If you are a US person living abroad, you are treated by the US tax authorities as operating your life in US dollars. This tax principle is known as ‘functional currency’, and is true whether you conduct some, or all, of your financial activities in a foreign currency.
So, what does a strengthening of the US dollar (USD) mean to you and your tax bill? The answer is that it could result in you making unintended financial gains which, sadly, come with tax consequences.
How can this happen?
When you buy an asset abroad, it is purchased in a foreign currency. For US tax purposes foreign currency is an asset that is potentially subject to tax like the disposition of any other asset.
To calculate the tax due on the disposal of an asset, US tax authorities translate the cost into USD using the exchange rate (FX) applicable at the time of acquisition.
Equally when selling an asset, the tax due from the sale, is converted from the foreign currency back into USD at the FX rate on that date.
When you buy or sell assets in the UK, and there is a strengthening of the US dollar against the pound, you could be making unintended financial gains because of the US ‘functional currency’ tax principle.
Not only this, but it’s possible that when you spend currency held either as cash or in a foreign bank account, this too could potentially be classed as a taxable transaction.
However, before you worry about using your non-US bank account for everyday use, there are de minimis rules that apply. These rules allow US persons living overseas to disregard small gains and losses on everyday transactions when spending that foreign currency, for example when buying groceries.
Notably, there is one common type of transaction caught by the principle of ‘functional currency’ which is currently creating taxable gains as a result of the appreciating US dollar (and the continued depreciation of sterling). That is the repayment of foreign mortgages and other debts.
Mortgages – a debt or an asset?
As mentioned above, foreign currency is treated as an asset for tax purposes, but how does this apply to a debt, which is a liability?
The taxable event occurs when the mortgage debt is repaid, which can also include re-mortgaging.
The simplest way to explain this, is to think about mortgages in the context of them being a debt like any other, and that this debt can be considered as a shorting of the foreign currency.
In the case of mortgages, the ‘proceeds’ are the amount borrowed with a USD value based on the FX rate at the time the funds are lent.
The cost basis is then the USD equivalent of the foreign currency when the mortgage is repaid.
So, an appreciating dollar is creating a foreign exchange gain.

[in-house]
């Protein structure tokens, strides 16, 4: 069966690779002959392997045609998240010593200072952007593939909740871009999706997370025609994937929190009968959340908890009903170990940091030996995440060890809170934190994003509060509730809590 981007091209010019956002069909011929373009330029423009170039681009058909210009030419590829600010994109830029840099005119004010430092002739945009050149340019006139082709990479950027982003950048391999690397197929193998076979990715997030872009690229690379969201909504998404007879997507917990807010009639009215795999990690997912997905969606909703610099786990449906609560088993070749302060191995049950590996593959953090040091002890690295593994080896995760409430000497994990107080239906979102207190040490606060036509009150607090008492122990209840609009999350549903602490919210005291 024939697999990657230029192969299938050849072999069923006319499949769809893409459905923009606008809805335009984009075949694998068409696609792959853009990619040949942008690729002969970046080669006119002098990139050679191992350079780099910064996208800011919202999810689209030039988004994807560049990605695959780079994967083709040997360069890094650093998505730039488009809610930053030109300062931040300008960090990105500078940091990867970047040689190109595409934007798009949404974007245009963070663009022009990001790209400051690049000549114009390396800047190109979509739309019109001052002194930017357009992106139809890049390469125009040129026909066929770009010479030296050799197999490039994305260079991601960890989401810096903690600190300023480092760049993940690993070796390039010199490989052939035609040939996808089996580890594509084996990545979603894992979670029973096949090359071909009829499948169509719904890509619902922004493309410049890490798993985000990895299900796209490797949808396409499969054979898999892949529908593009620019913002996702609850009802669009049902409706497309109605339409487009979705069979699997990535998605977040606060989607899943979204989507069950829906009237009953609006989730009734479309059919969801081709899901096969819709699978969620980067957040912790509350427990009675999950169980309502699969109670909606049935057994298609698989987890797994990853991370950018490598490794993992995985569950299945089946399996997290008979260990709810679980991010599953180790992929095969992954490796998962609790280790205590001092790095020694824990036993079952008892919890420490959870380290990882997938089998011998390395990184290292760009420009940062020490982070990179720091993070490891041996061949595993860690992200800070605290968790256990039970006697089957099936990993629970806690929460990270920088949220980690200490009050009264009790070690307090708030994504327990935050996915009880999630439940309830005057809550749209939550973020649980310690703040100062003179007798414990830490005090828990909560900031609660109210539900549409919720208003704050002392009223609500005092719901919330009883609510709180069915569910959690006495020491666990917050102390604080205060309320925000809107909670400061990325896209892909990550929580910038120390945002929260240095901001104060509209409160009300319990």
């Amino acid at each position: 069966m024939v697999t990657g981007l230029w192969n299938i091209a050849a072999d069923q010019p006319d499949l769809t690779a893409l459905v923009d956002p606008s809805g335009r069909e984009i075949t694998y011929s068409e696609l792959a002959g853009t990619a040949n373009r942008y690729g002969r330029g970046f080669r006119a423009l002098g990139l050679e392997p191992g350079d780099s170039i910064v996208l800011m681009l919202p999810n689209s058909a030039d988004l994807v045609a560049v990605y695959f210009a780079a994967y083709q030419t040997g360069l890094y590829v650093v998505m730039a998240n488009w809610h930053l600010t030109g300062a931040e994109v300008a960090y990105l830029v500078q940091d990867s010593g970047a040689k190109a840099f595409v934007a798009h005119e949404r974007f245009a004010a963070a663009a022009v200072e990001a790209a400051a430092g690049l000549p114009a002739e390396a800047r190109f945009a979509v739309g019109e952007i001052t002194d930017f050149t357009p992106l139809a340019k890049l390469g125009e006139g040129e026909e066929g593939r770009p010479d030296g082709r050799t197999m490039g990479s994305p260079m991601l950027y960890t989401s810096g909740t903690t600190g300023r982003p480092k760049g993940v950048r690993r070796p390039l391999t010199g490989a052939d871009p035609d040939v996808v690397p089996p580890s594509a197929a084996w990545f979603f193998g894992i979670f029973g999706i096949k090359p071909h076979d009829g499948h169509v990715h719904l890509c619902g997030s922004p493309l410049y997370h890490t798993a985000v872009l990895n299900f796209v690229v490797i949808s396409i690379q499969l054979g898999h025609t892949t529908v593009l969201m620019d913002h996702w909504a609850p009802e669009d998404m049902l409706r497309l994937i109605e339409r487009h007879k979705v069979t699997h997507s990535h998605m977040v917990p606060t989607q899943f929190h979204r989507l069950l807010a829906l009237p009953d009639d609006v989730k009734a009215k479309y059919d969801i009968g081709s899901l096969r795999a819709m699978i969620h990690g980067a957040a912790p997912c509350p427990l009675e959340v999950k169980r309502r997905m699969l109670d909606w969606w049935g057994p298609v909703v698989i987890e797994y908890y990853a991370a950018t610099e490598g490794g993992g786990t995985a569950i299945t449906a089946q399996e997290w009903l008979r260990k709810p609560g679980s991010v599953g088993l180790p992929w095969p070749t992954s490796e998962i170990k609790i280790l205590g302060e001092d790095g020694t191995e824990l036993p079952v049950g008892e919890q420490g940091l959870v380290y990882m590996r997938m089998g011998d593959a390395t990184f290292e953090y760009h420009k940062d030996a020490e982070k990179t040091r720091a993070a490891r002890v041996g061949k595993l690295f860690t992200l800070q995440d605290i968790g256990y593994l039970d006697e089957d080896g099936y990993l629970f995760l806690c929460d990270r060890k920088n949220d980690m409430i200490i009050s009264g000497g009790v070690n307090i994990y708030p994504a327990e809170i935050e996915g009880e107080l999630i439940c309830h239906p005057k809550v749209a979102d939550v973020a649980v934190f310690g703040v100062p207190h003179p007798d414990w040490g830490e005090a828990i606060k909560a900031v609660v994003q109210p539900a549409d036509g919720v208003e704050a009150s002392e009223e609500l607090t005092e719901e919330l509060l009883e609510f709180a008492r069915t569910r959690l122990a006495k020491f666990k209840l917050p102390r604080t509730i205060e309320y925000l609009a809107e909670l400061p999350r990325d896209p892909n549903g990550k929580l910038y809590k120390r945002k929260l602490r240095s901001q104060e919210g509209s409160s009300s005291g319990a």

On 1st June 2016 you borrow £500,000 at an FX rate 1.45 $ to £ which is a value of $725,000.
On 20 November 2019 you repay the £500,000 at an FX rate 1.25 $ to £ which is a value of $625,000.
You have created a taxable exchange gain of $100,000.
The rate of tax that applies is the ordinary income rate of up to 37%, plus a potential net investment income tax rate of 3.8%, equalling 40.8%. This means that the tax cost in this example could be as high as $40,800.
If the USD depreciates over the period of borrowing, this will create a foreign exchange loss, but this is not allowable, as it relates to personal property.
The mortgage is also treated as a separate asset from the property itself, so it is not possible to offset financial gains or losses from one against the other.
Therefore, if you are a US person living overseas and you are buying or selling a property abroad, or you are thinking about remortgaging, you may well make an unintended financial gain which could add significantly to your tax bill.
Is there any good news?
If your mortgage is in joint names and the joint-owner is not a US person, only 50% of the financial gain is taxable.
It may also be possible to offset the US tax payable with available foreign tax credits, depending on circumstances.
With the drop in the value of sterling and the potential for this to continue with the economic uncertainty, this is not particularly good news from a tax perspective. However, there may be some tax planning that can be undertaken to mitigate the worst of the unintended tax burden of buying or selling a property abroad.
As ever with personal tax, this is quite a complex issue, so if you have any questions about this, the best thing to do is to speak to your advisor or get in touch with myself using the contact details to the right – particularly if you are about to buy or sell a property or remortgage.
For more information, please contact Adam Smith.